World Rainforest Movement

Genetically engineered trees generate reaction

The increase in the international demand for industrial wood and paper, coupled with the idea that tree plantations can be used as carbon sinks to counter the greenhouse effect, are being used by the biotechnology industry as arguments for the promotion of genetically modified trees, especially commercially valuable and fast-growing species such as eucalyptus, pines and poplars.

Giant corporations currently working on genetically modified food (like Monsanto), oil corporations (as Shell), pulp and paper producers (such as Fletcher Challenge, International Paper, Westvaco Corporation) together with newcomers as Toyota, are devoting large sums of money to carry out research in tree biotechnology. Joint ventures of those and other companies are now mushrooming and becoming a new threat to nature and people.

This is a new and even more dangerous version of the Green Revolution, whose negative consequences on food security and the environment have devastated the lives of millions of people around the world. It also means a further step in the concentration of power and decision-making in the hands of a small group of megacorporations working for their own profit.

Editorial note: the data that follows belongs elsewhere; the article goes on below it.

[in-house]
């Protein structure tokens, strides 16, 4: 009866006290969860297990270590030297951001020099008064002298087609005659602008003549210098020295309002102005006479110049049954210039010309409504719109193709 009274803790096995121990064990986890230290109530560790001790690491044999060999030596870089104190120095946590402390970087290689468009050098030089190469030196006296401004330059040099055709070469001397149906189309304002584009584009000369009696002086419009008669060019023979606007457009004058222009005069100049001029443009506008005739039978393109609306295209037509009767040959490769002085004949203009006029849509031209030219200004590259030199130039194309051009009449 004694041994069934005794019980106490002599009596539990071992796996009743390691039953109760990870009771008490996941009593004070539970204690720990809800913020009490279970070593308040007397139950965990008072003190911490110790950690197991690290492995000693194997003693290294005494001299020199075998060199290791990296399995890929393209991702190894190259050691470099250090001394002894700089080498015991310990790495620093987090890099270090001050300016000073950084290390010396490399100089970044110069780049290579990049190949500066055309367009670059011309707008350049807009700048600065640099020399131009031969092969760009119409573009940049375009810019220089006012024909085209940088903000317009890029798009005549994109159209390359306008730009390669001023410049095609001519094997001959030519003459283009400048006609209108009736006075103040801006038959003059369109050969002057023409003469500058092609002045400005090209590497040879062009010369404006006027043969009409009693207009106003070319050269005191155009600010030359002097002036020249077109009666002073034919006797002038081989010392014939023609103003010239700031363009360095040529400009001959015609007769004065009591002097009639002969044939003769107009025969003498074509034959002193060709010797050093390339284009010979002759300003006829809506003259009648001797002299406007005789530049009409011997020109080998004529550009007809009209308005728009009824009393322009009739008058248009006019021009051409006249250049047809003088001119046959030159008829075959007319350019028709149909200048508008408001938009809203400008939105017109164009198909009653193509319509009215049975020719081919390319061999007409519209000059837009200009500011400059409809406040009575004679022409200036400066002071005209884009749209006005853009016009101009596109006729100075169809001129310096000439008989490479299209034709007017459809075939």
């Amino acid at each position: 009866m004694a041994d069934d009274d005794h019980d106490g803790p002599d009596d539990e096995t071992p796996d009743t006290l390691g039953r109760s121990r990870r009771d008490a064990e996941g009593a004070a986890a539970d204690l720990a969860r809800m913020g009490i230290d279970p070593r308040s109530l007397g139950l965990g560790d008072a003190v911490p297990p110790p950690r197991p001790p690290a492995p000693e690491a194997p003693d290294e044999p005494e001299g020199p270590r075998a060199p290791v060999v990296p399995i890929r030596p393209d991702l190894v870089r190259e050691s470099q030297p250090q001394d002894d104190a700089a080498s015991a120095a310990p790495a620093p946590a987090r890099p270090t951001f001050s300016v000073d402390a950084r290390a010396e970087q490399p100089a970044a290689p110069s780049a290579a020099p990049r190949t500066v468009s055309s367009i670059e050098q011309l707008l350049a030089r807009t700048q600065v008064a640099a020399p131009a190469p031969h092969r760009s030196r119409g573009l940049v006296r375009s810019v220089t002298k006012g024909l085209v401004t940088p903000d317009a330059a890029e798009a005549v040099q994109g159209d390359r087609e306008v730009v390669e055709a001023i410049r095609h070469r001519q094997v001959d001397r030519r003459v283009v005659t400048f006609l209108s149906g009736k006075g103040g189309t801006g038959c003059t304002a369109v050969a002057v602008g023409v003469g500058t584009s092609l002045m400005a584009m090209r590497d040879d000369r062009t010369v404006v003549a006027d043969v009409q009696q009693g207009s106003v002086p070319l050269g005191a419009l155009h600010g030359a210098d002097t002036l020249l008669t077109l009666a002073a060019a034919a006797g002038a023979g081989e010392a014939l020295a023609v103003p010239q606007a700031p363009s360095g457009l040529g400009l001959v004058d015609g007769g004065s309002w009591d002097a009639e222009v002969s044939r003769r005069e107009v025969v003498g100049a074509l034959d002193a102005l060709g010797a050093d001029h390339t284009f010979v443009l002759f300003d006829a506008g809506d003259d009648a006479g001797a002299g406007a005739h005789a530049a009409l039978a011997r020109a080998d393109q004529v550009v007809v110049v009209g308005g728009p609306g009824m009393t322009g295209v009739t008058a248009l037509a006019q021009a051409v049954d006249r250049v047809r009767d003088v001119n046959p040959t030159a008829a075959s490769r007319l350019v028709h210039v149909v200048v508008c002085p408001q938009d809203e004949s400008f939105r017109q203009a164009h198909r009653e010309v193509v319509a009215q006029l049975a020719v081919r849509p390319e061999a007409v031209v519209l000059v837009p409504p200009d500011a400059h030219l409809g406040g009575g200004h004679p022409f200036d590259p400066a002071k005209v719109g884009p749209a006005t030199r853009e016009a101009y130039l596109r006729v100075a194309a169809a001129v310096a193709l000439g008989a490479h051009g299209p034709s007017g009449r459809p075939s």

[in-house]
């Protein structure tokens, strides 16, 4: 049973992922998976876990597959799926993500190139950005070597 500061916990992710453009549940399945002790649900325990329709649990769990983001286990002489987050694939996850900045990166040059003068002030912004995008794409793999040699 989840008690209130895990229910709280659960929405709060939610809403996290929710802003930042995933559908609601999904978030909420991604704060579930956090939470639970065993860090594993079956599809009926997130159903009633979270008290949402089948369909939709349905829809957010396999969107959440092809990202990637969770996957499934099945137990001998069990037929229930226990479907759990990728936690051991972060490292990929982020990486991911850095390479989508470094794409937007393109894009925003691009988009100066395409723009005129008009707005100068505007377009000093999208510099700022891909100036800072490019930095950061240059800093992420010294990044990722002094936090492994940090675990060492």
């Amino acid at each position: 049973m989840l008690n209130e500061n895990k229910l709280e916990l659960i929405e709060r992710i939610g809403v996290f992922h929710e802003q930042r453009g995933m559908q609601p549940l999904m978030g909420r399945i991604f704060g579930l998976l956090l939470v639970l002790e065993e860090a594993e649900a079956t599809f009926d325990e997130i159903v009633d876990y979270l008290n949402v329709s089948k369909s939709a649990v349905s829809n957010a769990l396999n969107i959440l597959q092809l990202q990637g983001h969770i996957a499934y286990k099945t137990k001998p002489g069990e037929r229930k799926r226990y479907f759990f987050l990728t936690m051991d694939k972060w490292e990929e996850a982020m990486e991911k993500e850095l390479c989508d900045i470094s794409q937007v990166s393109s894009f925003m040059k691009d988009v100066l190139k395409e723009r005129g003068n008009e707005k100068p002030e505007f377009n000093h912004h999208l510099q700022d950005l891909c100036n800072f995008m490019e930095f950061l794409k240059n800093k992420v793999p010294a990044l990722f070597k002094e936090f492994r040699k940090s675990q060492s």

Environmental NGOs and some representatives of the academic sector have already expressed their concern on the impacts that these “Terminator” or “Frankentrees” will have on forests, water, biodiversity and people if planted -as their creators aim- over large areas of land.

This growing concern has already even led to direct action. Last July, environmental activists attacked and destroyed 152 genetically modified poplars planted at Zeneca Ltd.’s agricultural research station at Jealott’s Hill, Berkshire, UK. “We have been forced to take this action ourselves because the biotechnology companies have used their wealth and power to subvert not only the process of scientific innovation but also the democratic process” said a spokesperson of the activist group.

Sources: “Felled in the name of natural justice”, The Guardian, 13/7/99; “Trees are the next target of genetic engineers”, The Economist, 8/15/98.